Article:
From Indivisible Guide:
Last week, when everyone was focused on health care, some Senate Republicans quietly moved to eliminate privacy protections for internet users as a favor to the cable and telephone industry. S.J. Res. 34, which passed on a party line vote, would roll back Obama-era Federal Communications Commission protections and allow broadband internet service providers like Comcast and Verizon to sell your sensitive internet activity data (including location and web browsing data) to the highest bidder.
SAMPLE CALL DIALOGUE
Caller: Good morning/afternoon! Can you let me know [[“Representative Hernandez”]’s] position on S.J.Res. 34, the Congressional Review Act disapproving of the broadband privacy rules?
OPTION 1: OPPOSES S.J.RES. 34.
Staffer: Thank you for calling! [“Representative Hernandez”] supports internet privacy and plans to vote against S.J.Res. 34.
Caller: That’s great! Thank you. I’m pleased to hear that [“Representative Hernandez”] supports privacy for internet users. If [“Representative Hernandez”] is truly concerned about protecting his/her constituents, will s/he also issue a public statement about why this bill is bad for consumers and why s/he is against allowing companies like Comcast and Verizon to sell our data to the highest bidder?
OPTION 2: SUPPORTS S.J.RES. 34.
Staffer: Thank you for calling! [“Representative Hernandez”] supports S.J.Res. 34.
Caller: That’s terrible. I’m disappointed that [“Representative Hernandez”] would choose to look out for Comcast and Verizon rather than his/her constituents. This bill would eliminate critical protections for internet users’ browsing and internet usage data and allow corporations to sell them to the highest bidder.
Staffer: Of course the Representative supports privacy, but this regulation unfairly targets internet service providers while letting websites like Google and Facebook off the hook.
Caller: That’s not the same at all. Internet service providers such as Comcast and Verizon have the ability to collect more consumer data than websites, and many consumers don’t have a choice about their provider. Worse, using S.J.Res. 34 to repeal the protection prevents the Federal Communications Commission from ever writing similar rules.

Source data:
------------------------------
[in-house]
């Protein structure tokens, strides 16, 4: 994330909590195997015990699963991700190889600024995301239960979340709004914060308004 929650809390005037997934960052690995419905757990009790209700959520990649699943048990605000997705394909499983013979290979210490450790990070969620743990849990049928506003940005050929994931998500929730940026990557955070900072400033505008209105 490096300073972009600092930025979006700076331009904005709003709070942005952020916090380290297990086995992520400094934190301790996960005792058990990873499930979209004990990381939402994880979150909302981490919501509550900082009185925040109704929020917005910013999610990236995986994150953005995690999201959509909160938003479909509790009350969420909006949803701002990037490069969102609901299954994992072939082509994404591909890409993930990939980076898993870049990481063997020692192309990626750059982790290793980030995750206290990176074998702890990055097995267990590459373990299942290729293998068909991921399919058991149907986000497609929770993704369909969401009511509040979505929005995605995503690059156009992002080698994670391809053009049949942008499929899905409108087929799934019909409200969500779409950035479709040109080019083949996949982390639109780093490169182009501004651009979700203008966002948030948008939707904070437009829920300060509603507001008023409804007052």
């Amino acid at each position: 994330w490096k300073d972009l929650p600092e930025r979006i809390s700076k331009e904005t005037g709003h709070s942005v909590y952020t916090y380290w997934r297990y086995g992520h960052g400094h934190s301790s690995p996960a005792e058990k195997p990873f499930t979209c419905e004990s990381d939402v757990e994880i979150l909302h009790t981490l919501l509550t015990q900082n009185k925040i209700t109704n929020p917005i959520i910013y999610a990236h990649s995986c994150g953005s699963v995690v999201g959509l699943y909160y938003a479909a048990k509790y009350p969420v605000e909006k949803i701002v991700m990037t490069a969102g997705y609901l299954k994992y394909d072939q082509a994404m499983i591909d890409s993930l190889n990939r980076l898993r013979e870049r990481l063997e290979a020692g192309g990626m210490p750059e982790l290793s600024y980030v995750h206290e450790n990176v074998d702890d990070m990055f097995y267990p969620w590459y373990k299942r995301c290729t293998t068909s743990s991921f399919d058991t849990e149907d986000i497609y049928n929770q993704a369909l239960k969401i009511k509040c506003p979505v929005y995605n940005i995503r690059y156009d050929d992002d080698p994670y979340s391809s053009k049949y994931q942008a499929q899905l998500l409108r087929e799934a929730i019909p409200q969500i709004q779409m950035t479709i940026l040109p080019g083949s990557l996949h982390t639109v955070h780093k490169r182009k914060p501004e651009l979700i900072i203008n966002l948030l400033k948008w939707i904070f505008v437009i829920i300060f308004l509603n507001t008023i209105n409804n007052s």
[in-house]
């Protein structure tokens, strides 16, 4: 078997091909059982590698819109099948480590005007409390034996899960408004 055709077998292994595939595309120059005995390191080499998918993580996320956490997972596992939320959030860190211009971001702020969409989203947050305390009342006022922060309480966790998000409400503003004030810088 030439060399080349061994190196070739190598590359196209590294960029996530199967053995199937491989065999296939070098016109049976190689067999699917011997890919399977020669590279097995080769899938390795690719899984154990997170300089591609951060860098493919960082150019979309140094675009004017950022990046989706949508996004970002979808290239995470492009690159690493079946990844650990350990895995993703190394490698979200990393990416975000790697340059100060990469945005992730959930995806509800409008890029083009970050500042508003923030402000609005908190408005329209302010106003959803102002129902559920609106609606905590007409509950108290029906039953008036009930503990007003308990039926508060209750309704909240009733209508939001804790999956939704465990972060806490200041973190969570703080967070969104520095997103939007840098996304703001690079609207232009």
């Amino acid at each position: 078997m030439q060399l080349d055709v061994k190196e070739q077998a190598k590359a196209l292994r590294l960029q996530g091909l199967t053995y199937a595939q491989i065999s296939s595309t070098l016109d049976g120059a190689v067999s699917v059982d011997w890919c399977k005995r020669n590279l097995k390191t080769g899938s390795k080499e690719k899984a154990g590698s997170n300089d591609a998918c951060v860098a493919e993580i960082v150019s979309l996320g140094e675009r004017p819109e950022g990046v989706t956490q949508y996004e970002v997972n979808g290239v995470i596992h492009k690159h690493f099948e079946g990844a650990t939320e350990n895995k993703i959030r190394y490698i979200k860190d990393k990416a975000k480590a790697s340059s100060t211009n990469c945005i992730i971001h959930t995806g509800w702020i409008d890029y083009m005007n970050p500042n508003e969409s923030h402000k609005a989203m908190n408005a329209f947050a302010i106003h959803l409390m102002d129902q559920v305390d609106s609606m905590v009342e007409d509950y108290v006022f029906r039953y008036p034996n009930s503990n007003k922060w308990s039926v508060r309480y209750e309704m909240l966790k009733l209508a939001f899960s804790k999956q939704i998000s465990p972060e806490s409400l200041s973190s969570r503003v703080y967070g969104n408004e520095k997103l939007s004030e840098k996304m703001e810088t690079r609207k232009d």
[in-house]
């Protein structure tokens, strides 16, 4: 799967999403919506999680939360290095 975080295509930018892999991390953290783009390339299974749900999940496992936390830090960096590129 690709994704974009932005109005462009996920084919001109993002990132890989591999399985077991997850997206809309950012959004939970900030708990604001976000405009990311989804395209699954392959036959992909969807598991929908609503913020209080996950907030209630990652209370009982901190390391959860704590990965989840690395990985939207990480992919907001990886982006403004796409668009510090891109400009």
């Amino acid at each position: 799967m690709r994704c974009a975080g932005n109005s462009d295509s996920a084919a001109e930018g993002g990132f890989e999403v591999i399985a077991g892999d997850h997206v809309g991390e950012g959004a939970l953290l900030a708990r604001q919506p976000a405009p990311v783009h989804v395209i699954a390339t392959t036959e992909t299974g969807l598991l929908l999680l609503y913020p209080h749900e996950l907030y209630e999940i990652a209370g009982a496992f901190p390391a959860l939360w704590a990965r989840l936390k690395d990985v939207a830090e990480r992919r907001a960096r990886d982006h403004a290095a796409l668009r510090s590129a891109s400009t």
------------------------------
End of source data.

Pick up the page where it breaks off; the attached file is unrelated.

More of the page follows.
Why does [“Representative Hernandez”] side with corporations against constituent privacy?
OPTION 3: DODGES / HAS NO POSITION
Staffer: Thank you for calling! I have no idea what the broadband privacy rules are, but I’m happy to take down your concerns.
Caller: That’s disappointing to hear–this is a critical issue that will be voted on this Tuesday. The bill would roll back critical protections that would allow internet service providers such as Comcast and Verizon to sell data about my online activities. Last year the Federal Communications Commission put very sensible rules in place to help ensure consumer privacy, and there is no good reason other than crony capitalism to reverse the rules. Does [“Representative Hernandez”] think it’s more important to listen to Comcast and Verizon than his/her own constituents?
Staffer: I didn’t know that but I’m happy to take down your concerns.
Caller: Here’s my concern: We need and deserve protections for our online activities. Our personal information should not be made available to the highest bidder, and it’s up to Congress to protect us.
Will [“Representative Hernandez”] publicly commit to protecting internet privacy and voting against S.J.Res. 34 on Tuesday?
Staff: I will certainly pass on your concerns to the Representative.
Caller: Please do, and please take down my contact information to let me know when the Representative has made up his/her mind. I’m eager to hear what he/she decides.